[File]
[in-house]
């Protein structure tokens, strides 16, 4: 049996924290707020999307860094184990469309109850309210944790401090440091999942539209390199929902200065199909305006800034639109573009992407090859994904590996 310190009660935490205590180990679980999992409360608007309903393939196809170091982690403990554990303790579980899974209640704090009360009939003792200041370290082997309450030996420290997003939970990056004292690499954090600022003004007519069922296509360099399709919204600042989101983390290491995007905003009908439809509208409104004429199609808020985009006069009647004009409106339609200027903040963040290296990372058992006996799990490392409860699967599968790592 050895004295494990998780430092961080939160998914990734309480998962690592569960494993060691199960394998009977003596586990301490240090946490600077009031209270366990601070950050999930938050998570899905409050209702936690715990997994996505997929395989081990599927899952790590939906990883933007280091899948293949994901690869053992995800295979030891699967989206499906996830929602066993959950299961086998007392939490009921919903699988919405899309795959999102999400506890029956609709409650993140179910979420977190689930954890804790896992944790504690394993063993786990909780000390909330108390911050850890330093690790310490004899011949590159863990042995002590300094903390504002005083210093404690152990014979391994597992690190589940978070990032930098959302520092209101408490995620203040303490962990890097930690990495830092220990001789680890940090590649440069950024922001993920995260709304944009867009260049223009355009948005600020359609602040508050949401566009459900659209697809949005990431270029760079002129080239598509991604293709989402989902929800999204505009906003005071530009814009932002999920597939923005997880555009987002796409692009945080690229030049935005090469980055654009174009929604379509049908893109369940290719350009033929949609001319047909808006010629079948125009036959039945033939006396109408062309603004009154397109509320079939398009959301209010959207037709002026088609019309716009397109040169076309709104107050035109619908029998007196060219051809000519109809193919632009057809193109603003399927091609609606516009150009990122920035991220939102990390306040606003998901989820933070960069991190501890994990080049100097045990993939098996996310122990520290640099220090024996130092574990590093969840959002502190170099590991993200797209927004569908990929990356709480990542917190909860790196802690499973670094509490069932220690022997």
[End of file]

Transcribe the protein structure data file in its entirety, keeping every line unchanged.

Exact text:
[in-house]
């Protein structure tokens, strides 16, 4: 049996924290707020999307860094184990469309109850309210944790401090440091999942539209390199929902200065199909305006800034639109573009992407090859994904590996 310190009660935490205590180990679980999992409360608007309903393939196809170091982690403990554990303790579980899974209640704090009360009939003792200041370290082997309450030996420290997003939970990056004292690499954090600022003004007519069922296509360099399709919204600042989101983390290491995007905003009908439809509208409104004429199609808020985009006069009647004009409106339609200027903040963040290296990372058992006996799990490392409860699967599968790592 050895004295494990998780430092961080939160998914990734309480998962690592569960494993060691199960394998009977003596586990301490240090946490600077009031209270366990601070950050999930938050998570899905409050209702936690715990997994996505997929395989081990599927899952790590939906990883933007280091899948293949994901690869053992995800295979030891699967989206499906996830929602066993959950299961086998007392939490009921919903699988919405899309795959999102999400506890029956609709409650993140179910979420977190689930954890804790896992944790504690394993063993786990909780000390909330108390911050850890330093690790310490004899011949590159863990042995002590300094903390504002005083210093404690152990014979391994597992690190589940978070990032930098959302520092209101408490995620203040303490962990890097930690990495830092220990001789680890940090590649440069950024922001993920995260709304944009867009260049223009355009948005600020359609602040508050949401566009459900659209697809949005990431270029760079002129080239598509991604293709989402989902929800999204505009906003005071530009814009932002999920597939923005997880555009987002796409692009945080690229030049935005090469980055654009174009929604379509049908893109369940290719350009033929949609001319047909808006010629079948125009036959039945033939006396109408062309603004009154397109509320079939398009959301209010959207037709002026088609019309716009397109040169076309709104107050035109619908029998007196060219051809000519109809193919632009057809193109603003399927091609609606516009150009990122920035991220939102990390306040606003998901989820933070960069991190501890994990080049100097045990993939098996996310122990520290640099220090024996130092574990590093969840959002502190170099590991993200797209927004569908990929990356709480990542917190909860790196802690499973670094509490069932220690022997």